• The non-traditional instrumentation and song structuring furthers its feel of concept over musicality, along with Sitek's signature harmonies and sound looping. (wikipedia.org)
  • Boogie
  • Hooker gave credit to his stepfather, Will Moore, who taught him the rhythm of "Boogie Chillen'" ("chillen'" is a phonetical approximation of Hooker's pronunciation of "children") when he was a teenager. (wikipedia.org)
  • known
  • In the 1980s, a newer style of R&B developed, becoming known as "Contemporary R&B". It combines elements of rhythm and blues, soul, funk, pop, hip hop and dance. (wikipedia.org)
  • bass
  • Once Andrew had completed art school, they relocated to New York City together and after responding to a well-placed want ad, Pat Noecker (bass, formerly of Neuromancer, Urethra Franklin, and Opium Taylor) and Ron Albertson (drums, formerly of Mercy Rule) joined to become the band's rhythm section. (wikipedia.org)
  • popular
  • The banjo, of African origin, became a popular instrument, and its African-derived rhythms were incorporated into popular songs by Stephen Foster and other songwriters. (wikipedia.org)
  • African-American
  • African-American musicians developed related styles such as Rhythm and Blues in the 1940s. (wikipedia.org)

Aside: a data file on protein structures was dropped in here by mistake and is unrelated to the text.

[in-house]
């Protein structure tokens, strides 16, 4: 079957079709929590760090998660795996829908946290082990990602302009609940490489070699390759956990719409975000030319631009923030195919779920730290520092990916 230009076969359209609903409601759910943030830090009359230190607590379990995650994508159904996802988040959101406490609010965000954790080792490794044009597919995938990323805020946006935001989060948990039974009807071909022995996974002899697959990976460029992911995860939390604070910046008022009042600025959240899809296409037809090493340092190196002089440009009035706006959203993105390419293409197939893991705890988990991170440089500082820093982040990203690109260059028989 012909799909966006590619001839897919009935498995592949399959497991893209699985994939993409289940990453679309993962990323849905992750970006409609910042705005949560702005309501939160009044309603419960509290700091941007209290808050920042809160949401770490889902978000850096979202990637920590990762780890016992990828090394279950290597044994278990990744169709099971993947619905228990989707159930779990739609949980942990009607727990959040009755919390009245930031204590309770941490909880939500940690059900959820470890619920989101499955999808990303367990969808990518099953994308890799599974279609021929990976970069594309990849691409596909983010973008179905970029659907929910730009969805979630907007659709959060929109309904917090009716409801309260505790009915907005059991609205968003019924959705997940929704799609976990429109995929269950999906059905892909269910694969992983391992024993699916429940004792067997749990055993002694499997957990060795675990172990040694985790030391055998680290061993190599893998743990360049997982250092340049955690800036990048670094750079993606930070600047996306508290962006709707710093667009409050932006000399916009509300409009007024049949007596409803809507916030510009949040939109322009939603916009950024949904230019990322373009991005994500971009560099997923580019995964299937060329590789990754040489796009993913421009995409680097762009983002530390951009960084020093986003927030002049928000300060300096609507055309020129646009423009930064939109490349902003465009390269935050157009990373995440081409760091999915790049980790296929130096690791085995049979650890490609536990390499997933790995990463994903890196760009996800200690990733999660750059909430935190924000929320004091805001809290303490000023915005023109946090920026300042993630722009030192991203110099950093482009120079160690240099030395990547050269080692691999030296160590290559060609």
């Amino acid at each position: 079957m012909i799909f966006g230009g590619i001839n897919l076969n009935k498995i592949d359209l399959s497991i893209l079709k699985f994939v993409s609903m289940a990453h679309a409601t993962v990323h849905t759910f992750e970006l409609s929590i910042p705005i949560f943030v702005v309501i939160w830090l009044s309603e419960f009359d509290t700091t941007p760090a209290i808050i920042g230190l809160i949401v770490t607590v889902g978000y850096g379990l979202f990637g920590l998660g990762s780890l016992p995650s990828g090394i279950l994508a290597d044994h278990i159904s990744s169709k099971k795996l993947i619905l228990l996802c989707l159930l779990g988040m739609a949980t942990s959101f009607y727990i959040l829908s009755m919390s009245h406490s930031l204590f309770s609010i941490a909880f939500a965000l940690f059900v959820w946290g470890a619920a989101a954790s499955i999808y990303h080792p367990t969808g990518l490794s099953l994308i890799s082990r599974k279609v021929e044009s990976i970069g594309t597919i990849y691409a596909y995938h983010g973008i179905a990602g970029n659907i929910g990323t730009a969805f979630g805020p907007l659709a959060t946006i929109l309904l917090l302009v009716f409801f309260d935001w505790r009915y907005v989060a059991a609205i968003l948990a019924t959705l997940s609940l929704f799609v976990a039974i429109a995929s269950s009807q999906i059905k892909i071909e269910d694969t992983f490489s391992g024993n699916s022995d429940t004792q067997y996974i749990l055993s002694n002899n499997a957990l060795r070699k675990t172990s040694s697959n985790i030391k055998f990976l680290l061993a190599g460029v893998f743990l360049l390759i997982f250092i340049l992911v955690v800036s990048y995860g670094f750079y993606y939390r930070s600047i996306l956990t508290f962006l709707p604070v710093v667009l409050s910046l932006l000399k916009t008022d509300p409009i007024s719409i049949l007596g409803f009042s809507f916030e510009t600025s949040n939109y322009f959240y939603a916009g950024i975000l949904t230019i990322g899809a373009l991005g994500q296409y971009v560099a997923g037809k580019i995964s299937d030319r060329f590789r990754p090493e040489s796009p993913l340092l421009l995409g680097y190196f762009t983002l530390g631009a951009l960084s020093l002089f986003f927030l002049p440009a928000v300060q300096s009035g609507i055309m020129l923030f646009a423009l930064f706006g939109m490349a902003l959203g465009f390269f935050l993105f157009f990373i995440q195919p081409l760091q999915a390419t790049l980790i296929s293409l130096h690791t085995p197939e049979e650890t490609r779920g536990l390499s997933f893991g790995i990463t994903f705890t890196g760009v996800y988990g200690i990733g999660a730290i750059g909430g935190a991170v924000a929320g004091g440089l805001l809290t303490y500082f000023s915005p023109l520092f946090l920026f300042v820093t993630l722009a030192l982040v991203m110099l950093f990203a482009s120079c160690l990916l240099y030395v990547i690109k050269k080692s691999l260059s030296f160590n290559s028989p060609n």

• In contrast doo wop placed an emphasis on multi-part vocal harmonies and meaningless backing lyrics (from which the genre later gained its name), which were usually supported with light instrumentation and had its origins in 1930s and 40s African American vocal groups. (wikipedia.org)
  • slow
  • Also called delta or slow wave sleep, these are the deepest levels of human sleep and represent 10-20% of sleep time. (encyclopedia.com)
  • American
  • A 2013 recipient of the National Medal for Museum and Library Services--the nation's highest honor for museum and library service to the community--the Delta Blues Museum is dedicated to creating a welcoming place where visitors find meaning, value and perspective by exploring the history and heritage of the unique American musical art form, the Blues. (deltabluesmuseum.org)
  • jazz